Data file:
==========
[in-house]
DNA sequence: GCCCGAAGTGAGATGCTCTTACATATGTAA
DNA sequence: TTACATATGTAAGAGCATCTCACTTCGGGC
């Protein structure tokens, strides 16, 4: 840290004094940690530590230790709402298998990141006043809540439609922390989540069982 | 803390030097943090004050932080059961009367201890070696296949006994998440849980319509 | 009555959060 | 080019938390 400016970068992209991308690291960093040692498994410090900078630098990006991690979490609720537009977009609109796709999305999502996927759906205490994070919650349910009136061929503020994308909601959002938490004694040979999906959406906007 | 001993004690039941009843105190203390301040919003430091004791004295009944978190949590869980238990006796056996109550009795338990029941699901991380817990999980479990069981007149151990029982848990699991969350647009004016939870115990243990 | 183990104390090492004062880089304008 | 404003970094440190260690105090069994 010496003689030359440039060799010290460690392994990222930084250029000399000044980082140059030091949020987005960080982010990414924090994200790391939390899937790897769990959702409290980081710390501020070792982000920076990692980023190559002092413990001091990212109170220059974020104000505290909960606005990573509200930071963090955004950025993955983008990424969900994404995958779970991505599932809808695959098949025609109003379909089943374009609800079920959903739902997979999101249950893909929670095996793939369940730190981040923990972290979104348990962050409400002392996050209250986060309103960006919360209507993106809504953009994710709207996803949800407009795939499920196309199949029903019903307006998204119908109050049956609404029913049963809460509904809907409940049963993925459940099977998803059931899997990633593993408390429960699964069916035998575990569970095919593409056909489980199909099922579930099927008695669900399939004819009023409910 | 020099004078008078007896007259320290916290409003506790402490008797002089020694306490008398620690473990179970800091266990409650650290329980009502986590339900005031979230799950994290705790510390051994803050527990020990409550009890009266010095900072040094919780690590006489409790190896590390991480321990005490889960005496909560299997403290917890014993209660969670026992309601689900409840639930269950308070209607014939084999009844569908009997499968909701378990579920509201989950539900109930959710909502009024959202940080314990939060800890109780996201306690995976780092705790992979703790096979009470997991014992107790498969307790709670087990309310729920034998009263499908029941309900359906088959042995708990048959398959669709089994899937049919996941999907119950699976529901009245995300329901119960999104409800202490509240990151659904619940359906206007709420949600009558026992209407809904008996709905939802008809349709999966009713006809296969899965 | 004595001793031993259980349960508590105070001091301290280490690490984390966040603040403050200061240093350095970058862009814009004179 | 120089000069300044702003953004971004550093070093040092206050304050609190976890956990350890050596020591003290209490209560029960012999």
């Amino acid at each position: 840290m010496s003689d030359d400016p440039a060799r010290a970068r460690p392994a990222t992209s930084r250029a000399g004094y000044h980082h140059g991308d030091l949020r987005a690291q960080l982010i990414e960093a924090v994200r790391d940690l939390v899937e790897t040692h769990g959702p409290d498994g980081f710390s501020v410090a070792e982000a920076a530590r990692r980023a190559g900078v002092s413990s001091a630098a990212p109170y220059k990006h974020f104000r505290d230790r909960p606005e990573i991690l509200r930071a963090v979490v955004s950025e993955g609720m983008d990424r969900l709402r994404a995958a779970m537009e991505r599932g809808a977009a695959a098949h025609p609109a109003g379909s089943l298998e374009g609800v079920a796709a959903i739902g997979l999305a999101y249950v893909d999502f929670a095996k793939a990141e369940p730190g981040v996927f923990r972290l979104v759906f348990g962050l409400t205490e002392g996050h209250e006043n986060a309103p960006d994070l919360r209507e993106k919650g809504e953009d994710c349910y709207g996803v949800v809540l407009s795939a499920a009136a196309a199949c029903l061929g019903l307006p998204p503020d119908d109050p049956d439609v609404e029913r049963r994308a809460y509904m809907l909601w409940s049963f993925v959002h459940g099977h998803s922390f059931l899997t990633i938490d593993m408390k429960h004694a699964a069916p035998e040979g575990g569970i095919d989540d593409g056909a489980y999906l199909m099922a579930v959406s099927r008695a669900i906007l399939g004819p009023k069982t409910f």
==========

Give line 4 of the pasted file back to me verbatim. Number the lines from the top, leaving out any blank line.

């Protein structure tokens, strides 16, 4: 840290004094940690530590230790709402298998990141006043809540439609922390989540069982 | 803390030097943090004050932080059961009367201890070696296949006994998440849980319509 | 009555959060 | 080019938390 400016970068992209991308690291960093040692498994410090900078630098990006991690979490609720537009977009609109796709999305999502996927759906205490994070919650349910009136061929503020994308909601959002938490004694040979999906959406906007 | 001993004690039941009843105190203390301040919003430091004791004295009944978190949590869980238990006796056996109550009795338990029941699901991380817990999980479990069981007149151990029982848990699991969350647009004016939870115990243990 | 183990104390090492004062880089304008 | 404003970094440190260690105090069994 010496003689030359440039060799010290460690392994990222930084250029000399000044980082140059030091949020987005960080982010990414924090994200790391939390899937790897769990959702409290980081710390501020070792982000920076990692980023190559002092413990001091990212109170220059974020104000505290909960606005990573509200930071963090955004950025993955983008990424969900994404995958779970991505599932809808695959098949025609109003379909089943374009609800079920959903739902997979999101249950893909929670095996793939369940730190981040923990972290979104348990962050409400002392996050209250986060309103960006919360209507993106809504953009994710709207996803949800407009795939499920196309199949029903019903307006998204119908109050049956609404029913049963809460509904809907409940049963993925459940099977998803059931899997990633593993408390429960699964069916035998575990569970095919593409056909489980199909099922579930099927008695669900399939004819009023409910 | 020099004078008078007896007259320290916290409003506790402490008797002089020694306490008398620690473990179970800091266990409650650290329980009502986590339900005031979230799950994290705790510390051994803050527990020990409550009890009266010095900072040094919780690590006489409790190896590390991480321990005490889960005496909560299997403290917890014993209660969670026992309601689900409840639930269950308070209607014939084999009844569908009997499968909701378990579920509201989950539900109930959710909502009024959202940080314990939060800890109780996201306690995976780092705790992979703790096979009470997991014992107790498969307790709670087990309310729920034998009263499908029941309900359906088959042995708990048959398959669709089994899937049919996941999907119950699976529901009245995300329901119960999104409800202490509240990151659904619940359906206007709420949600009558026992209407809904008996709905939802008809349709999966009713006809296969899965 | 004595001793031993259980349960508590105070001091301290280490690490984390966040603040403050200061240093350095970058862009814009004179 | 120089000069300044702003953004971004550093070093040092206050304050609190976890956990350890050596020591003290209490209560029960012999």